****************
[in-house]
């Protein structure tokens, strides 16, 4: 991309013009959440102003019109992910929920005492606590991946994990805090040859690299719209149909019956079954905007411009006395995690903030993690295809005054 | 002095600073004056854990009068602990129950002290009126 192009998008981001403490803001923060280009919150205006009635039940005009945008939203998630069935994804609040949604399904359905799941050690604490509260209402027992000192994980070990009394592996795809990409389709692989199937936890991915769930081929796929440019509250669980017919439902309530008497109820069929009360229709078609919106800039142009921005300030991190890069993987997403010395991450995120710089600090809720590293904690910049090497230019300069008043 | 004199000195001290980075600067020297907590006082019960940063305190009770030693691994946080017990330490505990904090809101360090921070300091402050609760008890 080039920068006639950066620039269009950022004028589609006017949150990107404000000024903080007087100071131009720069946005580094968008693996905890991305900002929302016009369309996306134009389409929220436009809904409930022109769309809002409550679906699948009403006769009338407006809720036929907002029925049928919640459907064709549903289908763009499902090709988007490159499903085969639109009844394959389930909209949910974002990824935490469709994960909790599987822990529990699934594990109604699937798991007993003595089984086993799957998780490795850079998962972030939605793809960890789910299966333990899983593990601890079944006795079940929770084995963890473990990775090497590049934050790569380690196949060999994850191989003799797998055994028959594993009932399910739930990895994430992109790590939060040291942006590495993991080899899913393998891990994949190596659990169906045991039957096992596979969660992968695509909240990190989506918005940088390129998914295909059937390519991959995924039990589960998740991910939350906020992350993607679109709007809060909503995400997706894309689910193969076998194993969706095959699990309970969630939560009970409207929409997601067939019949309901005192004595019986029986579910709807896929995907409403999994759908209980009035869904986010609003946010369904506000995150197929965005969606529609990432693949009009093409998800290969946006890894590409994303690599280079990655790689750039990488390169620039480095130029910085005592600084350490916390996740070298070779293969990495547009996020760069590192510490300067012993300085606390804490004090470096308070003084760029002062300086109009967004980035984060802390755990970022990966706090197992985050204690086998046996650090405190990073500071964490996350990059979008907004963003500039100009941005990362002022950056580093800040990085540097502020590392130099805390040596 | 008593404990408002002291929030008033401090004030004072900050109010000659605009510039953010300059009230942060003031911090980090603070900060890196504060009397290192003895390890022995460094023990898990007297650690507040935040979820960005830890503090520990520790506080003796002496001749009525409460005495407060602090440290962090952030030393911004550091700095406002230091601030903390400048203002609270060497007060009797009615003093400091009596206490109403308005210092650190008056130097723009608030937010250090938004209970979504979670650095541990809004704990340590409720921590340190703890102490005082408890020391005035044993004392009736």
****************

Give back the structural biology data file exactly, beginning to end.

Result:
[in-house]
């Protein structure tokens, strides 16, 4: 991309013009959440102003019109992910929920005492606590991946994990805090040859690299719209149909019956079954905007411009006395995690903030993690295809005054 | 002095600073004056854990009068602990129950002290009126 192009998008981001403490803001923060280009919150205006009635039940005009945008939203998630069935994804609040949604399904359905799941050690604490509260209402027992000192994980070990009394592996795809990409389709692989199937936890991915769930081929796929440019509250669980017919439902309530008497109820069929009360229709078609919106800039142009921005300030991190890069993987997403010395991450995120710089600090809720590293904690910049090497230019300069008043 | 004199000195001290980075600067020297907590006082019960940063305190009770030693691994946080017990330490505990904090809101360090921070300091402050609760008890 080039920068006639950066620039269009950022004028589609006017949150990107404000000024903080007087100071131009720069946005580094968008693996905890991305900002929302016009369309996306134009389409929220436009809904409930022109769309809002409550679906699948009403006769009338407006809720036929907002029925049928919640459907064709549903289908763009499902090709988007490159499903085969639109009844394959389930909209949910974002990824935490469709994960909790599987822990529990699934594990109604699937798991007993003595089984086993799957998780490795850079998962972030939605793809960890789910299966333990899983593990601890079944006795079940929770084995963890473990990775090497590049934050790569380690196949060999994850191989003799797998055994028959594993009932399910739930990895994430992109790590939060040291942006590495993991080899899913393998891990994949190596659990169906045991039957096992596979969660992968695509909240990190989506918005940088390129998914295909059937390519991959995924039990589960998740991910939350906020992350993607679109709007809060909503995400997706894309689910193969076998194993969706095959699990309970969630939560009970409207929409997601067939019949309901005192004595019986029986579910709807896929995907409403999994759908209980009035869904986010609003946010369904506000995150197929965005969606529609990432693949009009093409998800290969946006890894590409994303690599280079990655790689750039990488390169620039480095130029910085005592600084350490916390996740070298070779293969990495547009996020760069590192510490300067012993300085606390804490004090470096308070003084760029002062300086109009967004980035984060802390755990970022990966706090197992985050204690086998046996650090405190990073500071964490996350990059979008907004963003500039100009941005990362002022950056580093800040990085540097502020590392130099805390040596 | 008593404990408002002291929030008033401090004030004072900050109010000659605009510039953010300059009230942060003031911090980090603070900060890196504060009397290192003895390890022995460094023990898990007297650690507040935040979820960005830890503090520990520790506080003796002496001749009525409460005495407060602090440290962090952030030393911004550091700095406002230091601030903390400048203002609270060497007060009797009615003093400091009596206490109403308005210092650190008056130097723009608030937010250090938004209970979504979670650095541990809004704990340590409720921590340190703890102490005082408890020391005035044993004392009736």